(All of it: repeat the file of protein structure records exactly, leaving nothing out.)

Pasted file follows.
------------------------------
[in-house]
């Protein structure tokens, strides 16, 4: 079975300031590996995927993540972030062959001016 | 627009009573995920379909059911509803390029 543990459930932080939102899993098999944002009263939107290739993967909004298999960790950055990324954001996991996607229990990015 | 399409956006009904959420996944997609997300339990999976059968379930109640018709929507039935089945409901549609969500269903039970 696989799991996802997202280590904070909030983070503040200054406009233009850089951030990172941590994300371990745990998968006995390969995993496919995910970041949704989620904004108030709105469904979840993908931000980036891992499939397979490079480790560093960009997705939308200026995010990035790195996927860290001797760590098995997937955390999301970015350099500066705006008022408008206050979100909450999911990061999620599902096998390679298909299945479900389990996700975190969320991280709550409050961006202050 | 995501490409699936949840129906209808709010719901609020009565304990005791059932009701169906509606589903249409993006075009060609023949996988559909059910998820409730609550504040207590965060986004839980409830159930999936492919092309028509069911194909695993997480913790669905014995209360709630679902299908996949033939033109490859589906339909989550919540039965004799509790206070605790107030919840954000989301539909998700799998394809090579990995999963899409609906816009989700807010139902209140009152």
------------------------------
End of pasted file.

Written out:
[in-house]
């Protein structure tokens, strides 16, 4: 079975300031590996995927993540972030062959001016 | 627009009573995920379909059911509803390029 543990459930932080939102899993098999944002009263939107290739993967909004298999960790950055990324954001996991996607229990990015 | 399409956006009904959420996944997609997300339990999976059968379930109640018709929507039935089945409901549609969500269903039970 696989799991996802997202280590904070909030983070503040200054406009233009850089951030990172941590994300371990745990998968006995390969995993496919995910970041949704989620904004108030709105469904979840993908931000980036891992499939397979490079480790560093960009997705939308200026995010990035790195996927860290001797760590098995997937955390999301970015350099500066705006008022408008206050979100909450999911990061999620599902096998390679298909299945479900389990996700975190969320991280709550409050961006202050 | 995501490409699936949840129906209808709010719901609020009565304990005791059932009701169906509606589903249409993006075009060609023949996988559909059910998820409730609550504040207590965060986004839980409830159930999936492919092309028509069911194909695993997480913790669905014995209360709630679902299908996949033939033109490859589906339909989550919540039965004799509790206070605790107030919840954000989301539909998700799998394809090579990995999963899409609906816009989700807010139902209140009152």